That evening, I think everyone was pretty tired and we had a quiet dinner at a nearby Chinese restuarant (actually, adjacent to our motel), and then everyone headed to bed. The next day, with our party down to six, we would see three head off on their own directions, while three of us made our way to Coeur d'Alene for an overnight on the lake.
Day 6, Kelowna to Coeur d'Alene (via Omak): Although we didn't know it at the start, this day would have some of the most exciting and most boring legs of the ride! I guess in retrospect, even the boring part of the ride (Hello Washington Highway 2, I'm looking at you) was better than a day in the office!
Beginning the day in Kelowna, we said goodbye to one more ride member who was making his way via a different route to the Seattle area and would cross the border back in the US further west. Five of us would make our way to Osoyoos to have breakfast and then cross the border.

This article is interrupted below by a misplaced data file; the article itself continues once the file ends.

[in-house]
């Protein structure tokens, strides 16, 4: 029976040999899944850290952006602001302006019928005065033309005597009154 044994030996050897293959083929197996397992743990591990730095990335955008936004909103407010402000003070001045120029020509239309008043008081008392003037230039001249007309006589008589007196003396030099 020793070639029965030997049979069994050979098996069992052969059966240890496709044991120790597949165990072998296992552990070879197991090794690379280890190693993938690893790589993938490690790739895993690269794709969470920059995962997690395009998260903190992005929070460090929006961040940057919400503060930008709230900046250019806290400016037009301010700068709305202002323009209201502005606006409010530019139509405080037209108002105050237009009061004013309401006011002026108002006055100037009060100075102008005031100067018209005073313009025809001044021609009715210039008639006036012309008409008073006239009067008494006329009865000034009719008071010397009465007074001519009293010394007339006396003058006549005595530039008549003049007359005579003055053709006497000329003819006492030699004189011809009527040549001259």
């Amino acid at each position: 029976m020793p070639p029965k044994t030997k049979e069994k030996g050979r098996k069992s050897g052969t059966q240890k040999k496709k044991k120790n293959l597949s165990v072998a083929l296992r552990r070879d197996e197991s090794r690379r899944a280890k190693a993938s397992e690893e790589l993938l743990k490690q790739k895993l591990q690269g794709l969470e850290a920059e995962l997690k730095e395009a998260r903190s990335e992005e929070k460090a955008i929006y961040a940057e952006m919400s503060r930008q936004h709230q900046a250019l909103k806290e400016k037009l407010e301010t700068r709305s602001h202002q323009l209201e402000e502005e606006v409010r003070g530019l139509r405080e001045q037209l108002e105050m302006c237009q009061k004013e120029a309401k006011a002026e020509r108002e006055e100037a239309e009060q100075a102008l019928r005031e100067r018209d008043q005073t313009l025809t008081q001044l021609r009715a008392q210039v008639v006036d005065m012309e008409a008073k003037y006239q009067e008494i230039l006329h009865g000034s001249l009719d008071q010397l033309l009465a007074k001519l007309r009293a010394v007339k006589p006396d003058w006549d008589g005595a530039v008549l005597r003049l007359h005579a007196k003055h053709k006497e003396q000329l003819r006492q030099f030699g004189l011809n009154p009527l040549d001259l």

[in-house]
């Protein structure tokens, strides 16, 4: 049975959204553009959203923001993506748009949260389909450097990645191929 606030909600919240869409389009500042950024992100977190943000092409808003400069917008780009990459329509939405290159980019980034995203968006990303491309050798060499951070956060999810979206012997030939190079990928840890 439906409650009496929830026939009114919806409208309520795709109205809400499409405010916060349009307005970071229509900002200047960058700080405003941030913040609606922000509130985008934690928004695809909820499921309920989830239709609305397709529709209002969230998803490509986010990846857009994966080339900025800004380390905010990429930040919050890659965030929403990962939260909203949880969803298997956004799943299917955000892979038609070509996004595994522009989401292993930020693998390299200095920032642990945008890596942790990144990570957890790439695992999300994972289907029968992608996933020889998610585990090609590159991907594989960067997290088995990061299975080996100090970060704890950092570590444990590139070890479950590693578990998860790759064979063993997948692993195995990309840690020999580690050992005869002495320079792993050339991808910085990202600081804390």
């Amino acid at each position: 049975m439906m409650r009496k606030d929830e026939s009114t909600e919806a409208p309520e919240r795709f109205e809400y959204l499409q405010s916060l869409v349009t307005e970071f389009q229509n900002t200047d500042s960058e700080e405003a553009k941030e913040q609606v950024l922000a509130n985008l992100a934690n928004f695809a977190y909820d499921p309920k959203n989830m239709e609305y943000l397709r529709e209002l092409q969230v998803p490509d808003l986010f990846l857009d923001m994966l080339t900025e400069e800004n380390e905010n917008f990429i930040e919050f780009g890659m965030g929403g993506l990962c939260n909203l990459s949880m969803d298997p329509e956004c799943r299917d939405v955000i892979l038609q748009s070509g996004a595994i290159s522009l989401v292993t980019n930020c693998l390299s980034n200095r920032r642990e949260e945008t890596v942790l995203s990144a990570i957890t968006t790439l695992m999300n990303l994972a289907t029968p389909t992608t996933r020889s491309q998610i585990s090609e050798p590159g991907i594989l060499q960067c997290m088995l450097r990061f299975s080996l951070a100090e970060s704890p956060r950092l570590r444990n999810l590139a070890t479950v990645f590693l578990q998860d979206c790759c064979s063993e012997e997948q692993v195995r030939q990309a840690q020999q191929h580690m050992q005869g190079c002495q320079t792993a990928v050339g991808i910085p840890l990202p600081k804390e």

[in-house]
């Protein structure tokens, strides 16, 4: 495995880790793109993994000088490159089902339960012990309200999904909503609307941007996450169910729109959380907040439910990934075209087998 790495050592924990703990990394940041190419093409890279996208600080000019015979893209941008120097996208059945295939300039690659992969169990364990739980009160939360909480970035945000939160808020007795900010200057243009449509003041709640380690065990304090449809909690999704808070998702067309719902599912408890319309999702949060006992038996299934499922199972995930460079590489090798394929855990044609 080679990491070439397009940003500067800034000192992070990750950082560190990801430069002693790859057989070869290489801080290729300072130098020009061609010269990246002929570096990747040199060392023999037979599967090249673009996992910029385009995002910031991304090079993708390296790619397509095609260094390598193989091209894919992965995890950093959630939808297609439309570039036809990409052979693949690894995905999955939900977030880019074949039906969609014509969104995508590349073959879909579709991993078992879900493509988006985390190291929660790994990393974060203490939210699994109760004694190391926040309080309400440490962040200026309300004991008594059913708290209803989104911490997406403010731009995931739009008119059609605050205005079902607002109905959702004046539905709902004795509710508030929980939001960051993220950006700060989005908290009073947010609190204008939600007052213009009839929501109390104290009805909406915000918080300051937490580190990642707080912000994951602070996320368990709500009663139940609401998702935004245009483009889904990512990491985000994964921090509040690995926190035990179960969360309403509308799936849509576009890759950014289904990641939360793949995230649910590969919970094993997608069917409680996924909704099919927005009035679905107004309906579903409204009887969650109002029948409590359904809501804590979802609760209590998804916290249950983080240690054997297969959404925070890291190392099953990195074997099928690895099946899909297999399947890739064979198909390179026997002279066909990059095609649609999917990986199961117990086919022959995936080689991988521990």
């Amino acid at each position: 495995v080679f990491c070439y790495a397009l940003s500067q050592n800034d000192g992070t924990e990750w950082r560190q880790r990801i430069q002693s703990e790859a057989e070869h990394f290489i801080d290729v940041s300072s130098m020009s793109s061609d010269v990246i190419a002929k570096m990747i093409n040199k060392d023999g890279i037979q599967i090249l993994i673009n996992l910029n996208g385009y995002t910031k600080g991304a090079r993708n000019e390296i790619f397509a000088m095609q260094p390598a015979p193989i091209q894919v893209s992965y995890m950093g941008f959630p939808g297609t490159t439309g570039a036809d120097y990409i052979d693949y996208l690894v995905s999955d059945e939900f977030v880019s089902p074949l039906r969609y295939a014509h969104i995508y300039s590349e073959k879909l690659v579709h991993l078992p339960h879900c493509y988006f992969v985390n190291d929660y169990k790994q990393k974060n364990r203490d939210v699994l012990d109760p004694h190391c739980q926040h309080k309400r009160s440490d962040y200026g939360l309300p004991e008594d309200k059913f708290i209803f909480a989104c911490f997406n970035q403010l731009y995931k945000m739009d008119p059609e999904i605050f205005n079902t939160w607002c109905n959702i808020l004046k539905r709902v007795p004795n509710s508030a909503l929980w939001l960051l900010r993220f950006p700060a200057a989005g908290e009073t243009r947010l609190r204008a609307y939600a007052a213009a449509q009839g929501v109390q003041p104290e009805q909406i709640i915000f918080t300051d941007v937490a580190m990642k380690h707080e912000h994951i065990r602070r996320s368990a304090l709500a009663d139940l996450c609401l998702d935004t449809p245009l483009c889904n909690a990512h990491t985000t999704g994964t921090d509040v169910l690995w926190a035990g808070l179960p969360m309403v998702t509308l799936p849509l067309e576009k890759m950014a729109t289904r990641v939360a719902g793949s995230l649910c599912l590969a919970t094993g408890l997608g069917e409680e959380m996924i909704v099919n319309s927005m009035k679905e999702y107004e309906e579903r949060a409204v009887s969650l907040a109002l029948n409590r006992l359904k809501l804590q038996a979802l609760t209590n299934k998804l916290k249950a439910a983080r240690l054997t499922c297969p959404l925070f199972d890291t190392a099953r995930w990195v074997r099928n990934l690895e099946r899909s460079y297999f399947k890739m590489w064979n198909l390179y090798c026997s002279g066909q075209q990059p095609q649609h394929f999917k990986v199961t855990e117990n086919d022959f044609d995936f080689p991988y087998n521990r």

At Osoyoos, we met with another friend from Seattle who happened to be in the area also on a motorcycle trip and would ride with us from Osoyoos to Omak, where he would continue on to Seattle and three of us would turn east for Spokane and Coeur d'Alene.
Although I didn't get pictures of the event at the border, there always has to be an event... this was my lucky day as I was flagged for a "random" inspection (I still think some of my group told the border guard to give me a good going over). This took about 20 minutes and involved a pair of nice-enough agents rifling through my neatly and carefully packed gear. They did try to put it Humpty-Dumpty back together again, but I had to repack everything. I'm sure they appreciated my contraband dirty undershirts. Once that fun was over, we were on our way back into the US and to Omak, Washington. This is actually a really pleasant route through some farming and fruit growing communities in Northern Washington... it would have been a lot prettier, were it not for the heavy smoke from numerous forest fires that were still following us.